The government entered into a settlement agreement with the SG Interests defendants that called for a monetary payment (the government alleged that it suffered damages given that BLM allegedly received less money for the lease interests because of the unlawful agreement). In its “Response of Plaintiff United States to Public Comments on the Proposed Final Judgment,” 4 explaining its recommendation for the proposed final judgment and remedy in the case, the government articulated the application of an exception to theper se rule:
Applying this analysis to an auction setting, a naked agreement between competitors not to bid against each other is properly treated as per se unlawful. On the other hand, a joint bidding agreement that is ancillary to a procompetitive or efficiency-enhancing collaboration may be lawful under the rule of reason. Significantly, lawful joint bidding “contemplates subsequent joint productive activity, which entails a measure of risk sharing or joint provision of some good or service.” 12 PHILLIP E. AREEDA & HERBERT HOVENKAMP, Antitrust Law ¶ 2005d, at 75 (2d ed. 2005). For example, if a firm, which cannot or might not otherwise compete on a particular bid, joins with another firm to pool resources or share risk, their joint bidding might increase competition by increasing the number of bidders.
The unlawful bidding arrangement took place against the backdrop of discussions among the parties under an MOU about a broader agreement, but any such broader collaboration remained just a “vague possibility.” However, the second, lawful arrangement took place later, pursuant to a more concrete collaborative arrangement. The factors relevant to that characterization were these:
[The lawful collaboration was formed] … after significant negotiations between the parties, was reflected in an agreement that provided for joint exploration and development of lands located within the defined area. It was specifically designed to facilitate the efficient production of gas and included provisions for the joint acquisition and ownership of leases in the area, for conducting joint operations, and for building and operating a pipeline system to transport gas to end-users which required substantial capital investment. Defendants’ agreement to share ownership of future leases acquired by either party aligned their incentives to cooperate in achieving the goals of the collaboration and discouraged any one Defendant from appropriating an undue share of the collaboration’s benefits. Defendants’ collaboration, thus, allowed them to pool their resources and share the risks of exploration for, and development of, the natural resources, which provided an opportunity to realize significant production efficiencies.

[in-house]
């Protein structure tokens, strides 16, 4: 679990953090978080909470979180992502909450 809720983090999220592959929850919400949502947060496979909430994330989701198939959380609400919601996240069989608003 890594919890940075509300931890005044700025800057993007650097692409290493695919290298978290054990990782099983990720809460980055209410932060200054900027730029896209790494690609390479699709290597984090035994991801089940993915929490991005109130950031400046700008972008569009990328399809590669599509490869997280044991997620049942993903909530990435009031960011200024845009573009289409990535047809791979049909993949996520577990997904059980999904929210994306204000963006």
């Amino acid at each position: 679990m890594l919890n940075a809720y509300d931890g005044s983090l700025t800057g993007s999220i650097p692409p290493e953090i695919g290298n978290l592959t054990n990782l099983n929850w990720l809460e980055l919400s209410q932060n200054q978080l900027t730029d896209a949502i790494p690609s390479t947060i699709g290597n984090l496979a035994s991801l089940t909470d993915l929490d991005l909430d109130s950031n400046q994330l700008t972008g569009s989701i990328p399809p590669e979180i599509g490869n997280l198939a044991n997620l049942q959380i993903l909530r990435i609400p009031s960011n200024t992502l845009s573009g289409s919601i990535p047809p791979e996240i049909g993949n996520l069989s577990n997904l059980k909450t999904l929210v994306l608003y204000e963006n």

Joint bidding arrangements and “area of mutual interest” provisions are quite common in the upstream business. Indeed, the bidding arrangement that the government deemed lawful in SG Interests was memorialized in an Area of Mutual Interest Agreement and an Option and Participation Agreement to jointly acquire and develop leases and pipelines in the relevant area.
As the SG Interests case suggests, when used properly in the context of collaborative efforts, these arrangements would be deemed to be in compliance with the antitrust laws. The US antitrust agencies, in their“Antitrust Guidelines for Collaborations Among Competitors,”recognize that “competitive forces are driving firms toward complex collaborations to achieve goals such as expanding into [new] markets, funding expensive innovation efforts, and lowering production and other costs.” The antitrust laws encourage procompetitive collaborations that help achieve these goals, as is often the case with joint bidding and development arrangements among E&P companies.
Parties must be careful to utilize these arrangements only in the context of a larger collaboration that will withstand antitrust scrutiny from the government or private parties. The government will examine the facts, such as those quoted above, to see if the collaboration is one in which, to use the government’s language from SG Interests, “procompetitive efficiencies arise.”